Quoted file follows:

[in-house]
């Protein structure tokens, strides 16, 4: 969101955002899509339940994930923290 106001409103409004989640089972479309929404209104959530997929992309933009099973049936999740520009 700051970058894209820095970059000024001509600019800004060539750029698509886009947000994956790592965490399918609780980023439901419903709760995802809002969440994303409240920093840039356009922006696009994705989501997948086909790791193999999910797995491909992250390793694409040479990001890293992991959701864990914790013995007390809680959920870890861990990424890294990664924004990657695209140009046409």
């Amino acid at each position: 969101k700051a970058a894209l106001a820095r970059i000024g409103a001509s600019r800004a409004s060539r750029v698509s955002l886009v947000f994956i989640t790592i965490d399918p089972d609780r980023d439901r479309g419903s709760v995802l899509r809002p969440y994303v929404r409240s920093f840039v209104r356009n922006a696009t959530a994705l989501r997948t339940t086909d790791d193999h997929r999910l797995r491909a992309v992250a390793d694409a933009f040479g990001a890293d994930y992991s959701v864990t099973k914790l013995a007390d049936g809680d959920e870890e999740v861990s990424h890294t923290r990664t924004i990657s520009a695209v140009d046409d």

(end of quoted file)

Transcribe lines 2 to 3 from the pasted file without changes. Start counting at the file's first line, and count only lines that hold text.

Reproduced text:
């Protein structure tokens, strides 16, 4: 969101955002899509339940994930923290 106001409103409004989640089972479309929404209104959530997929992309933009099973049936999740520009 700051970058894209820095970059000024001509600019800004060539750029698509886009947000994956790592965490399918609780980023439901419903709760995802809002969440994303409240920093840039356009922006696009994705989501997948086909790791193999999910797995491909992250390793694409040479990001890293992991959701864990914790013995007390809680959920870890861990990424890294990664924004990657695209140009046409």
């Amino acid at each position: 969101k700051a970058a894209l106001a820095r970059i000024g409103a001509s600019r800004a409004s060539r750029v698509s955002l886009v947000f994956i989640t790592i965490d399918p089972d609780r980023d439901r479309g419903s709760v995802l899509r809002p969440y994303v929404r409240s920093f840039v209104r356009n922006a696009t959530a994705l989501r997948t339940t086909d790791d193999h997929r999910l797995r491909a992309v992250a390793d694409a933009f040479g990001a890293d994930y992991s959701v864990t099973k914790l013995a007390d049936g809680d959920e870890e999740v861990s990424h890294t923290r990664t924004i990657s520009a695209v140009d046409d």